Comments from Fed chief Ben Bernanke have sparked wild swings in financial markets over the past two months, with investors scrutinizing Bernanke's words closely to work out the possible timing of an unwinding of the central bank's $85 billion-a-month asset-purchase program.
Risk assets round the world took a beating and Treasury yields spiked in May when Bernanke suggested that Fed monetary stimulus could be unwound this year. But last week, the Fed Chief eased market jitters during his semi-annual testimony to Congress, reiterating that monetary policy was likely to remain "highly accommodative" for the foreseeable future.
(Read more: Why Bernanke's legacy relies on emerging markets)
Vishnu Varathan, senior economist at Mizuho Bank, said any change to the "forward guidance," words that Fed officials have used to describe their intentions for the next few years, would introduce a two-way element to the Fed rhetoric, and could rattle markets.
"Markets have been singularly focused on how soon the U.S. economy will improve. They haven't factored in what will happen if it goes the other way. The Fed has not previously gone into detail in terms of the opposite side of the risk. I think the Fed will try to clarify that it is not on a fixed course," said Varathan.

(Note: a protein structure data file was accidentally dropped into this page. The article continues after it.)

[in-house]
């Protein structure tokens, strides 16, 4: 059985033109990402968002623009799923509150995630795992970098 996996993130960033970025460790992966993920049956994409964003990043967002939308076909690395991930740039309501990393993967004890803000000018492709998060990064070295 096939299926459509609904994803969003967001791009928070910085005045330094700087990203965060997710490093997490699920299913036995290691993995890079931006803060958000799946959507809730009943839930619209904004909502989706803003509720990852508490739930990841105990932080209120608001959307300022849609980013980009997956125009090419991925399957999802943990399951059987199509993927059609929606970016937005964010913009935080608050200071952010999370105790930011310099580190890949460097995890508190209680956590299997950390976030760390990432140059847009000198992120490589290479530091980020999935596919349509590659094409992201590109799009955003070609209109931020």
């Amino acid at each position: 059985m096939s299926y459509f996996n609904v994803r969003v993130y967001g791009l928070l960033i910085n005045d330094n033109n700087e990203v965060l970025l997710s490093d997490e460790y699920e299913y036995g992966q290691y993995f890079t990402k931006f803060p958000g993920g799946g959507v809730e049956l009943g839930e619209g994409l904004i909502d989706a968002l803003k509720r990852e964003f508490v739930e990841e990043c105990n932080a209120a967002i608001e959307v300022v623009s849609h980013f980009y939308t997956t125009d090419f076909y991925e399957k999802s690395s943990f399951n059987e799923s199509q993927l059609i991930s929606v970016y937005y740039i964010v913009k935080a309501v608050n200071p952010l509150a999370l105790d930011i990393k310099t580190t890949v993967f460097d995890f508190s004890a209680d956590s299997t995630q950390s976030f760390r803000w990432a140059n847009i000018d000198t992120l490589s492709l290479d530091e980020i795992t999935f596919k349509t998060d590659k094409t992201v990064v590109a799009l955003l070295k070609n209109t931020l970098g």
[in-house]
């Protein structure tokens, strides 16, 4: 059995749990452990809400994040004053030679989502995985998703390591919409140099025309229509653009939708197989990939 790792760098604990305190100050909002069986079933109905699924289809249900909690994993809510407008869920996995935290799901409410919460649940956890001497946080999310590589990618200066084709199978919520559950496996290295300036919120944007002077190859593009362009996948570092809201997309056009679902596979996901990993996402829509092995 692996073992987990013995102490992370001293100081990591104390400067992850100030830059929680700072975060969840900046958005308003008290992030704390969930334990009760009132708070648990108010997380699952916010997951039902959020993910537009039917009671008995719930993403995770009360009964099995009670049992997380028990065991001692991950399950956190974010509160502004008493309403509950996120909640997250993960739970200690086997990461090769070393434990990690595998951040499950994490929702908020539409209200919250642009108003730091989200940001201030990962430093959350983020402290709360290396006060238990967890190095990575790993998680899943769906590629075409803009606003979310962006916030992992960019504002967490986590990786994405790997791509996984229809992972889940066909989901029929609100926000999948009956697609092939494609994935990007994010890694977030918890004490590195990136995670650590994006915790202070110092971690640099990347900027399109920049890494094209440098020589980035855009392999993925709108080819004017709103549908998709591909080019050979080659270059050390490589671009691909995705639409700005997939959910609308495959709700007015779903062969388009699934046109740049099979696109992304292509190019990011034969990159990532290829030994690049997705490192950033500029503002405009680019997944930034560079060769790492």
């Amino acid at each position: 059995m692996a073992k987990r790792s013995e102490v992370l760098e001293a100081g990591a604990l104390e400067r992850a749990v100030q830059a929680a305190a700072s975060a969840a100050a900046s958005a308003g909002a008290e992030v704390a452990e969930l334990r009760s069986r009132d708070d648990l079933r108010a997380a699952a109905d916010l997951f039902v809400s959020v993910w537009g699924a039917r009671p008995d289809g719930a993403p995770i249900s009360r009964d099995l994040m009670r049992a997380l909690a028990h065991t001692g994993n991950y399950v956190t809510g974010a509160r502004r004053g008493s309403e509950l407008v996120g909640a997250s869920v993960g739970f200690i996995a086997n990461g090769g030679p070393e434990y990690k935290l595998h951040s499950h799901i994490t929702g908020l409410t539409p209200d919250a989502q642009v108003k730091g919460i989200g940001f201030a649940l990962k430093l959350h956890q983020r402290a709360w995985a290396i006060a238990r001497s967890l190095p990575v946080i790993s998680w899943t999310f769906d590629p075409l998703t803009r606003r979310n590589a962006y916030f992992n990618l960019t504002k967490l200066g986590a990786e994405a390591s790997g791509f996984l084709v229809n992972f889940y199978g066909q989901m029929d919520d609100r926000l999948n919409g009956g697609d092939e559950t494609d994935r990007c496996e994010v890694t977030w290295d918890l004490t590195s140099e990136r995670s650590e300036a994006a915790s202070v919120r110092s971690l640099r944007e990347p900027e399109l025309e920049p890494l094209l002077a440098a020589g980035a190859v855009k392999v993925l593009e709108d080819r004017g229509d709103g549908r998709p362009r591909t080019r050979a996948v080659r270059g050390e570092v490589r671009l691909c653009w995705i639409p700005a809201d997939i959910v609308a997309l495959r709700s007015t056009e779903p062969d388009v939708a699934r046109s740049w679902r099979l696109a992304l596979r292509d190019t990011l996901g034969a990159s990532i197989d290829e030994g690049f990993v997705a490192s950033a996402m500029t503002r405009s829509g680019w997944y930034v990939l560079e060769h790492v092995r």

One currency that will inevitably get hit will be the greenback, market participants told CNBC.
"If they were to introduce a lower band [for inflation] that would be very negative for the dollar, because that would be seen as a dovish shift," said Ilya Spivak, currency strategist at online trading broker FXCM.
(Read more: Bernanke doesn't understand gold, should we?)
Changes to the wording could prompt a frustrated reaction from investors, said analysts.
"If Bernanke were to shift the goal posts he could get rebuffed by markets who might get frustrated," said David Greene, senior corporate FX Dealer, Western Union Business Solutions, who also warned off a sharp sell off in the U.S. dollar if the thresholds were changed.
"It does introduce a further element of uncertainty, there is a chance markets will get frustrated at what to look for. Volatility is certainly a risk," added Varathan.
—By CNBC's Katie Holliday; Follow her on Twitter